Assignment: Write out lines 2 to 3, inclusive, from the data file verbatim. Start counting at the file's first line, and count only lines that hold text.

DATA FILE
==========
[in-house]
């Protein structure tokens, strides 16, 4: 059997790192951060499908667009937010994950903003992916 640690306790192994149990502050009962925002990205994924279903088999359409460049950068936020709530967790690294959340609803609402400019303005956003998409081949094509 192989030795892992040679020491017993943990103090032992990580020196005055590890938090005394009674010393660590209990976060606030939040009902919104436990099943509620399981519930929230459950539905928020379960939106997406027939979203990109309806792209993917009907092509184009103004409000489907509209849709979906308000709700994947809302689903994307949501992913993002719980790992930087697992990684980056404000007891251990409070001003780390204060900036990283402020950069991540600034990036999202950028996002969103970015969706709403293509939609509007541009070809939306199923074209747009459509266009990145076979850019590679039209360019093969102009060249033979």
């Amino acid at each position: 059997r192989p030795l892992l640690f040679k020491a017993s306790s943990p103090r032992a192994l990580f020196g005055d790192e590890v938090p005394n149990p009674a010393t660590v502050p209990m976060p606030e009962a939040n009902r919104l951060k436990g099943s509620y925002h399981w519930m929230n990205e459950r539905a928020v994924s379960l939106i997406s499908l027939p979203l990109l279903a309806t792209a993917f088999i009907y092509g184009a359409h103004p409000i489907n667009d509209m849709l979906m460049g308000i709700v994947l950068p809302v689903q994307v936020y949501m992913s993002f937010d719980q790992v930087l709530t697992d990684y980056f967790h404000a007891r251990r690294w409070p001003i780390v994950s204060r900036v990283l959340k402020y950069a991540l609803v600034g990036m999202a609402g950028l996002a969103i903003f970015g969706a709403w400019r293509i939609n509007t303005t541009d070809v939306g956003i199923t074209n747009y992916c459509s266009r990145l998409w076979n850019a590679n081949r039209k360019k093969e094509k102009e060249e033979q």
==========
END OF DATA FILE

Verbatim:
């Protein structure tokens, strides 16, 4: 059997790192951060499908667009937010994950903003992916 640690306790192994149990502050009962925002990205994924279903088999359409460049950068936020709530967790690294959340609803609402400019303005956003998409081949094509 192989030795892992040679020491017993943990103090032992990580020196005055590890938090005394009674010393660590209990976060606030939040009902919104436990099943509620399981519930929230459950539905928020379960939106997406027939979203990109309806792209993917009907092509184009103004409000489907509209849709979906308000709700994947809302689903994307949501992913993002719980790992930087697992990684980056404000007891251990409070001003780390204060900036990283402020950069991540600034990036999202950028996002969103970015969706709403293509939609509007541009070809939306199923074209747009459509266009990145076979850019590679039209360019093969102009060249033979």
């Amino acid at each position: 059997r192989p030795l892992l640690f040679k020491a017993s306790s943990p103090r032992a192994l990580f020196g005055d790192e590890v938090p005394n149990p009674a010393t660590v502050p209990m976060p606030e009962a939040n009902r919104l951060k436990g099943s509620y925002h399981w519930m929230n990205e459950r539905a928020v994924s379960l939106i997406s499908l027939p979203l990109l279903a309806t792209a993917f088999i009907y092509g184009a359409h103004p409000i489907n667009d509209m849709l979906m460049g308000i709700v994947l950068p809302v689903q994307v936020y949501m992913s993002f937010d719980q790992v930087l709530t697992d990684y980056f967790h404000a007891r251990r690294w409070p001003i780390v994950s204060r900036v990283l959340k402020y950069a991540l609803v600034g990036m999202a609402g950028l996002a969103i903003f970015g969706a709403w400019r293509i939609n509007t303005t541009d070809v939306g956003i199923t074209n747009y992916c459509s266009r990145l998409w076979n850019a590679n081949r039209k360019k093969e094509k102009e060249e033979q």